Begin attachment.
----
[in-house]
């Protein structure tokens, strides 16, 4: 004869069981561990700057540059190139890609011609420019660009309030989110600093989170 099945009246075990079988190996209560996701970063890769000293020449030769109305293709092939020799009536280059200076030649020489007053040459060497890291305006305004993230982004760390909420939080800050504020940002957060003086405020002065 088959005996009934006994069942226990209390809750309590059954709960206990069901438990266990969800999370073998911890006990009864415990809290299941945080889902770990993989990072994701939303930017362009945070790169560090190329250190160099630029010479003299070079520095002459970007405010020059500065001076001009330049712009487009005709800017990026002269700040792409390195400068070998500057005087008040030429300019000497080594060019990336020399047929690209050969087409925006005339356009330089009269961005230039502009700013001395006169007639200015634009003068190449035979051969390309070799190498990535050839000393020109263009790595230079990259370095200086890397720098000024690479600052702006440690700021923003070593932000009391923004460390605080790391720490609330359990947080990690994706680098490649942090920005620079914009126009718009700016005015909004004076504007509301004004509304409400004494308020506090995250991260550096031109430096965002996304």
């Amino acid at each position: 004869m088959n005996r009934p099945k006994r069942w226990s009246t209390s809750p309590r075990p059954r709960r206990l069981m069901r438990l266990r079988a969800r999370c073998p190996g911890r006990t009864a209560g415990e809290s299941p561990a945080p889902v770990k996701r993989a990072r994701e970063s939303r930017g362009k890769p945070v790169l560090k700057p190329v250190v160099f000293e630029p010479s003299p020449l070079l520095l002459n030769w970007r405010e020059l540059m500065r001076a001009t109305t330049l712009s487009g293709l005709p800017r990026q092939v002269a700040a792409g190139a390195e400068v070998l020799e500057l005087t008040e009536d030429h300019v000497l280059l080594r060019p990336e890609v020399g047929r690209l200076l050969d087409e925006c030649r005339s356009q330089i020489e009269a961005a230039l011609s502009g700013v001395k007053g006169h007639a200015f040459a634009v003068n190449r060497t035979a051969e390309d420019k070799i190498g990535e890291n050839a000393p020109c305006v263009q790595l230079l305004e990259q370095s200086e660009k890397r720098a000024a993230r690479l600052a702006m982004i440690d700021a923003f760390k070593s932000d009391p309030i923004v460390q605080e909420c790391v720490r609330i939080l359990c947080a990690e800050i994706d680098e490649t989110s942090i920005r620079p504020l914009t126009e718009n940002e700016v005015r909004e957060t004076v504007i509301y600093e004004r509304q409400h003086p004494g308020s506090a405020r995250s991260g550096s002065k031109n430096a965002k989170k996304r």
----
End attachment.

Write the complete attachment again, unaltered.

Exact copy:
[in-house]
């Protein structure tokens, strides 16, 4: 004869069981561990700057540059190139890609011609420019660009309030989110600093989170 099945009246075990079988190996209560996701970063890769000293020449030769109305293709092939020799009536280059200076030649020489007053040459060497890291305006305004993230982004760390909420939080800050504020940002957060003086405020002065 088959005996009934006994069942226990209390809750309590059954709960206990069901438990266990969800999370073998911890006990009864415990809290299941945080889902770990993989990072994701939303930017362009945070790169560090190329250190160099630029010479003299070079520095002459970007405010020059500065001076001009330049712009487009005709800017990026002269700040792409390195400068070998500057005087008040030429300019000497080594060019990336020399047929690209050969087409925006005339356009330089009269961005230039502009700013001395006169007639200015634009003068190449035979051969390309070799190498990535050839000393020109263009790595230079990259370095200086890397720098000024690479600052702006440690700021923003070593932000009391923004460390605080790391720490609330359990947080990690994706680098490649942090920005620079914009126009718009700016005015909004004076504007509301004004509304409400004494308020506090995250991260550096031109430096965002996304």
């Amino acid at each position: 004869m088959n005996r009934p099945k006994r069942w226990s009246t209390s809750p309590r075990p059954r709960r206990l069981m069901r438990l266990r079988a969800r999370c073998p190996g911890r006990t009864a209560g415990e809290s299941p561990a945080p889902v770990k996701r993989a990072r994701e970063s939303r930017g362009k890769p945070v790169l560090k700057p190329v250190v160099f000293e630029p010479s003299p020449l070079l520095l002459n030769w970007r405010e020059l540059m500065r001076a001009t109305t330049l712009s487009g293709l005709p800017r990026q092939v002269a700040a792409g190139a390195e400068v070998l020799e500057l005087t008040e009536d030429h300019v000497l280059l080594r060019p990336e890609v020399g047929r690209l200076l050969d087409e925006c030649r005339s356009q330089i020489e009269a961005a230039l011609s502009g700013v001395k007053g006169h007639a200015f040459a634009v003068n190449r060497t035979a051969e390309d420019k070799i190498g990535e890291n050839a000393p020109c305006v263009q790595l230079l305004e990259q370095s200086e660009k890397r720098a000024a993230r690479l600052a702006m982004i440690d700021a923003f760390k070593s932000d009391p309030i923004v460390q605080e909420c790391v720490r609330i939080l359990c947080a990690e800050i994706d680098e490649t989110s942090i920005r620079p504020l914009t126009e718009n940002e700016v005015r909004e957060t004076v504007i509301y600093e004004r509304q409400h003086p004494g308020s506090a405020r995250s991260g550096s002065k031109n430096a965002k989170k996304r």